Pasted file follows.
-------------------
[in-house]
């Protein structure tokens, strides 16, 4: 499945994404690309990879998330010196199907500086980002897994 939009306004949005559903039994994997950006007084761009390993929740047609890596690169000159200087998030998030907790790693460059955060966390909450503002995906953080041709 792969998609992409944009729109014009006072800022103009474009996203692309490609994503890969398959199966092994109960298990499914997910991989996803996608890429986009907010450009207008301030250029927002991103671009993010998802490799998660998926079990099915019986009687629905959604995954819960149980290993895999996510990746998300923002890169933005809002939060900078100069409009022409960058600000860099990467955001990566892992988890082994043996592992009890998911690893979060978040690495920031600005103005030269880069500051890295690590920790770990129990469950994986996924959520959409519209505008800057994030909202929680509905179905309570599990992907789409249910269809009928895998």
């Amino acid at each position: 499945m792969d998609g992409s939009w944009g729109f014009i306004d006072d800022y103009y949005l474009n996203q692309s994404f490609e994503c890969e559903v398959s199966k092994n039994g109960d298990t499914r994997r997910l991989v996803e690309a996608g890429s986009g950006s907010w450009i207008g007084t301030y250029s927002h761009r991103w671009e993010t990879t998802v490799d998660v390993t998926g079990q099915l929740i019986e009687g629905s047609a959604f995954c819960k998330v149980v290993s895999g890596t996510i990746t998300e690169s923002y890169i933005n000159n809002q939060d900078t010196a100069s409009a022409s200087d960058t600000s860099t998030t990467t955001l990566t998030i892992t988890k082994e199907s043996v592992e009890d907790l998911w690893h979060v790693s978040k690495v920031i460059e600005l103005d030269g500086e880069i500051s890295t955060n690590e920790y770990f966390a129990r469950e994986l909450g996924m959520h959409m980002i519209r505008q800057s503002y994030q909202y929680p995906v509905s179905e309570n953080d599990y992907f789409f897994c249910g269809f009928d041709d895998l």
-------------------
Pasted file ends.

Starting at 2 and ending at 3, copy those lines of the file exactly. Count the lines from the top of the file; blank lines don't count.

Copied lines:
């Protein structure tokens, strides 16, 4: 499945994404690309990879998330010196199907500086980002897994 939009306004949005559903039994994997950006007084761009390993929740047609890596690169000159200087998030998030907790790693460059955060966390909450503002995906953080041709 792969998609992409944009729109014009006072800022103009474009996203692309490609994503890969398959199966092994109960298990499914997910991989996803996608890429986009907010450009207008301030250029927002991103671009993010998802490799998660998926079990099915019986009687629905959604995954819960149980290993895999996510990746998300923002890169933005809002939060900078100069409009022409960058600000860099990467955001990566892992988890082994043996592992009890998911690893979060978040690495920031600005103005030269880069500051890295690590920790770990129990469950994986996924959520959409519209505008800057994030909202929680509905179905309570599990992907789409249910269809009928895998």
């Amino acid at each position: 499945m792969d998609g992409s939009w944009g729109f014009i306004d006072d800022y103009y949005l474009n996203q692309s994404f490609e994503c890969e559903v398959s199966k092994n039994g109960d298990t499914r994997r997910l991989v996803e690309a996608g890429s986009g950006s907010w450009i207008g007084t301030y250029s927002h761009r991103w671009e993010t990879t998802v490799d998660v390993t998926g079990q099915l929740i019986e009687g629905s047609a959604f995954c819960k998330v149980v290993s895999g890596t996510i990746t998300e690169s923002y890169i933005n000159n809002q939060d900078t010196a100069s409009a022409s200087d960058t600000s860099t998030t990467t955001l990566t998030i892992t988890k082994e199907s043996v592992e009890d907790l998911w690893h979060v790693s978040k690495v920031i460059e600005l103005d030269g500086e880069i500051s890295t955060n690590e920790y770990f966390a129990r469950e994986l909450g996924m959520h959409m980002i519209r505008q800057s503002y994030q909202y929680p995906v509905s179905e309570n953080d599990y992907f789409f897994c249910g269809f009928d041709d895998l």